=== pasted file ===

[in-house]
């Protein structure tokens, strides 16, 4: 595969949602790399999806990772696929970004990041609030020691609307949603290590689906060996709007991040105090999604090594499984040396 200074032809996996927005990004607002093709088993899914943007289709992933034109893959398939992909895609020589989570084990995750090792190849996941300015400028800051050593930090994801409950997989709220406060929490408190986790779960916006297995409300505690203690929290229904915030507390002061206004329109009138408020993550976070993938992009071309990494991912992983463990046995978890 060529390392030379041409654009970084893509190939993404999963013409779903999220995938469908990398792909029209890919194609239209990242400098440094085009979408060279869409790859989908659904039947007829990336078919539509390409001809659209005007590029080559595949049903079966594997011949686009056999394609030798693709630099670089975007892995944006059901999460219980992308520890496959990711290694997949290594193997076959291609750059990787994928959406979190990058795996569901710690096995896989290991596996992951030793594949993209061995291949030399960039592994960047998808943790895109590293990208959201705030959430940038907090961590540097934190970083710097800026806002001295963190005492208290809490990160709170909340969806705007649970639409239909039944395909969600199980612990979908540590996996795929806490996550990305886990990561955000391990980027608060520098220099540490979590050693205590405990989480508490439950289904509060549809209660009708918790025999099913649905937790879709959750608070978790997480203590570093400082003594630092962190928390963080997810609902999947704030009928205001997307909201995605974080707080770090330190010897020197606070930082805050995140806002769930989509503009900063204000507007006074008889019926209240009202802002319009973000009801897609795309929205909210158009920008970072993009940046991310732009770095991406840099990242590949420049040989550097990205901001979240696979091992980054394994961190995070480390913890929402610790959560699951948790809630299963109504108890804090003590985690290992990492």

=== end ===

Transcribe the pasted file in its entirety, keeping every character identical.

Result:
[in-house]
């Protein structure tokens, strides 16, 4: 595969949602790399999806990772696929970004990041609030020691609307949603290590689906060996709007991040105090999604090594499984040396 200074032809996996927005990004607002093709088993899914943007289709992933034109893959398939992909895609020589989570084990995750090792190849996941300015400028800051050593930090994801409950997989709220406060929490408190986790779960916006297995409300505690203690929290229904915030507390002061206004329109009138408020993550976070993938992009071309990494991912992983463990046995978890 060529390392030379041409654009970084893509190939993404999963013409779903999220995938469908990398792909029209890919194609239209990242400098440094085009979408060279869409790859989908659904039947007829990336078919539509390409001809659209005007590029080559595949049903079966594997011949686009056999394609030798693709630099670089975007892995944006059901999460219980992308520890496959990711290694997949290594193997076959291609750059990787994928959406979190990058795996569901710690096995896989290991596996992951030793594949993209061995291949030399960039592994960047998808943790895109590293990208959201705030959430940038907090961590540097934190970083710097800026806002001295963190005492208290809490990160709170909340969806705007649970639409239909039944395909969600199980612990979908540590996996795929806490996550990305886990990561955000391990980027608060520098220099540490979590050693205590405990989480508490439950289904509060549809209660009708918790025999099913649905937790879709959750608070978790997480203590570093400082003594630092962190928390963080997810609902999947704030009928205001997307909201995605974080707080770090330190010897020197606070930082805050995140806002769930989509503009900063204000507007006074008889019926209240009202802002319009973000009801897609795309929205909210158009920008970072993009940046991310732009770095991406840099990242590949420049040989550097990205901001979240696979091992980054394994961190995070480390913890929402610790959560699951948790809630299963109504108890804090003590985690290992990492």